Jason Fletcher

Professor of Public Affairs and Sociology
University of Wisconsin-Madison

jfletcher@lafollette.wisc.edu


Areas of Research Interest: A specialist in health economics, economics of education and child and adolescent health policy, Professor Fletcher focuses his research on examining social network effects on adolescent education and health outcomes, combining genetics and social science research, estimating long-term consequences of childhood mental illness, and child and adolescent mental health policy.

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Gov. Evers appoints Collins to retirement security task force

Professor J. Michael Collins

Wisconsin Gov. Tony Evers appointed UW–Madison Professor J. Michael Collins as a public member of the Governor’s Task Force on Retirement Security. The task force will study issues facing the growing number of retired people in Wisconsin, particularly the amount of money they have saved.

A member of the La Follette School faculty, Collins is the Fetzer Family Chair in Consumer and Personal Finance at UW–Madison and Faculty Director of the Center for Financial Security (CFS) for the School of Human Ecology.

Earlier this month, the CFS received a second year of funding from the Social Security Administration’s Retirement and Disability Research Consortium to explore the financial well-being of financially vulnerable families, older people, people with disabilities, low-wealth households, and children.

“Your experience, knowledge, and dedication will be a true asset to my administration and a great benefit to the people of Wisconsin,” Evers said in Collins’ appointment letter.

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Webinar: What Motivates Consumers to Check their Credit?: Evidence from a Field Experiment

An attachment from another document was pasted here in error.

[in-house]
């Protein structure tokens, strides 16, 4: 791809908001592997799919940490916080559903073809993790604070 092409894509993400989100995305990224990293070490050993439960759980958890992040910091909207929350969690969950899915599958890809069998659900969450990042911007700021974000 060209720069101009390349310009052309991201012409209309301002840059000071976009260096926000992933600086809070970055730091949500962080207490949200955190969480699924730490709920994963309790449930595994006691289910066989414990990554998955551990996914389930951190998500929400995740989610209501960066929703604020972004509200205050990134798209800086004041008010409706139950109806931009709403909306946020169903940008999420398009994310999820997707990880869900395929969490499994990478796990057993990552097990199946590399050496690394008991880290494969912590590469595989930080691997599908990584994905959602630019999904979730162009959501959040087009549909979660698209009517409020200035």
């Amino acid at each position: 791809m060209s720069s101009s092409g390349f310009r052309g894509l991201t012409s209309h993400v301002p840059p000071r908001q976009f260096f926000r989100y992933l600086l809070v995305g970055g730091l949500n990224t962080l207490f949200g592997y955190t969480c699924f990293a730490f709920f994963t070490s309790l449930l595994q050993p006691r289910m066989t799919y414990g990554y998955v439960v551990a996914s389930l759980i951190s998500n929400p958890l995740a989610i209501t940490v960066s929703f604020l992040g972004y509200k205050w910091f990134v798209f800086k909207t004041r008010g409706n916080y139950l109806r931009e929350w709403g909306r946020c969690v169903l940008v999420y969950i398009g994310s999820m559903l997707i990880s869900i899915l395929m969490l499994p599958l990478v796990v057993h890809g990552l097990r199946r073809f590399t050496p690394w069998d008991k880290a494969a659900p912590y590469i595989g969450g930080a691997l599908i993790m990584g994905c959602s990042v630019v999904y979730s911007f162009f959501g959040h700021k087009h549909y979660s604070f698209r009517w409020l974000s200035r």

Most consumers do not obtain their annual credit report or participate in credit monitoring offered by credit reporting agencies and financial institutions. In 2010, only about 16 million American consumers checked their credit for free through one of the big three credit bureaus. Many possess inaccurate beliefs about their creditworthiness despite the availability of free credit checks. Financial decisions made with inaccurate credit information may be costly for consumers, harm their ability to borrow in the future, and, ultimately, diminish financial well-being. This study builds on a growing literature on reminder effects. Using a field experiment with a credit union in the United States, the effect of email reminders on credit checks is analyzed. The results from the study reveal that reminders are largely ineffective in encouraging consumers to check their credit.
In this October 23rd webinar, researcher Madelaine L’Esperance provides background on the study followed by presentations from the practice and policy perspectives.

Leafia Ye

PhD Student, Sociology
CFS Retirement & Disability Research Center Fellow
University of Wisconsin-Madison

ye43@wisc.edu


Leafia Zi Ye is a PhD student in Sociology at UW-Madison, where she is also an affiliate of the Center for Demography and Ecology. Her research focuses on the physical and economic well-being of immigrant populations in the United States. She is particularly interested in how immigrants’ access to resources changes over the life course and how their health and economic trajectories may be connected. As a CFS RDRC fellow, she works on a report that explores nativity differences in retirement resources and their implications for health in later life.

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